Severe Liver Degeneration in Mice Lacking the I kappa B Kinase 2 Gene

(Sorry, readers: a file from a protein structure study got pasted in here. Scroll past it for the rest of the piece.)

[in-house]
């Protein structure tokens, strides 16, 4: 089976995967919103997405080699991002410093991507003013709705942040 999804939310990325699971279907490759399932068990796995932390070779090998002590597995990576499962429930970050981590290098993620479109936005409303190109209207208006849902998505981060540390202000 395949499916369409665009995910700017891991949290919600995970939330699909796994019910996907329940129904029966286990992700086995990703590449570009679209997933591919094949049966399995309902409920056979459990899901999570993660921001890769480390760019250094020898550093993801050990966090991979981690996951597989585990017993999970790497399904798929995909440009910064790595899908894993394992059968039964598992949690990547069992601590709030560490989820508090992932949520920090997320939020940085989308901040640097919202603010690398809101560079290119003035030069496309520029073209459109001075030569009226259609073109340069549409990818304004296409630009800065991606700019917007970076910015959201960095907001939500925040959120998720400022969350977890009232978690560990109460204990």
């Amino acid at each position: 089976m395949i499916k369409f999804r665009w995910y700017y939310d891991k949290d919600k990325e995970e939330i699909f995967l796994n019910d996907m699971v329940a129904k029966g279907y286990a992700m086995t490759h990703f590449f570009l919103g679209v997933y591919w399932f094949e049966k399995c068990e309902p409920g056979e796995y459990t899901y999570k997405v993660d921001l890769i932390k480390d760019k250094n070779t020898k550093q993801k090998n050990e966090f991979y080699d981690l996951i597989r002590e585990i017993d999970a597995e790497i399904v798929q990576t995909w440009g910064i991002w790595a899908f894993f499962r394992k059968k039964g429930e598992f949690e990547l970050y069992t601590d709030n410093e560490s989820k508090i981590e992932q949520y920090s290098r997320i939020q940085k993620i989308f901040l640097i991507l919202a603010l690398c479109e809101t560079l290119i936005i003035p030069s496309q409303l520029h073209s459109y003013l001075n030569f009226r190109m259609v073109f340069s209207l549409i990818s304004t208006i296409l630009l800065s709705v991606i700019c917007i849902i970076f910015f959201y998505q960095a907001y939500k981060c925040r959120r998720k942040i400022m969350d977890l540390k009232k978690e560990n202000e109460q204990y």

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Phosphorylation of inhibitor of kappa B (I kappa B) proteins is an important step in the activation of the transcription nuclear factor kappa B (NF-kappa B) and requires two I kappa B kinases, IKK1 (IKK[small alpha, Greek]) and IKK2 (IKK[small beta, Greek]). Mice that are devoid of the IKK2 gene had extensive liver damage from apoptosis and died as embryos, but these mice could be rescued by the inactivation of the gene encoding tumor necrosis factor receptor 1. Mouse embryonic fibroblast cells that were isolated from IKK2-/- embryos showed a marked reduction in tumor necrosis factor-[small alpha, Greek] (TNF-[small alpha, Greek])- and interleukin-1[small alpha, Greek]-induced NF-kappa B activity and an enhanced apoptosis in response to TNF-[small alpha, Greek]. IKK1 associated with NF-kappa B essential modulator (IKK[small gamma, Greek]/IKKAP1), another component of the IKK complex. These results show that IKK2 is essential for mouse development and cannot be substituted with IKK1.

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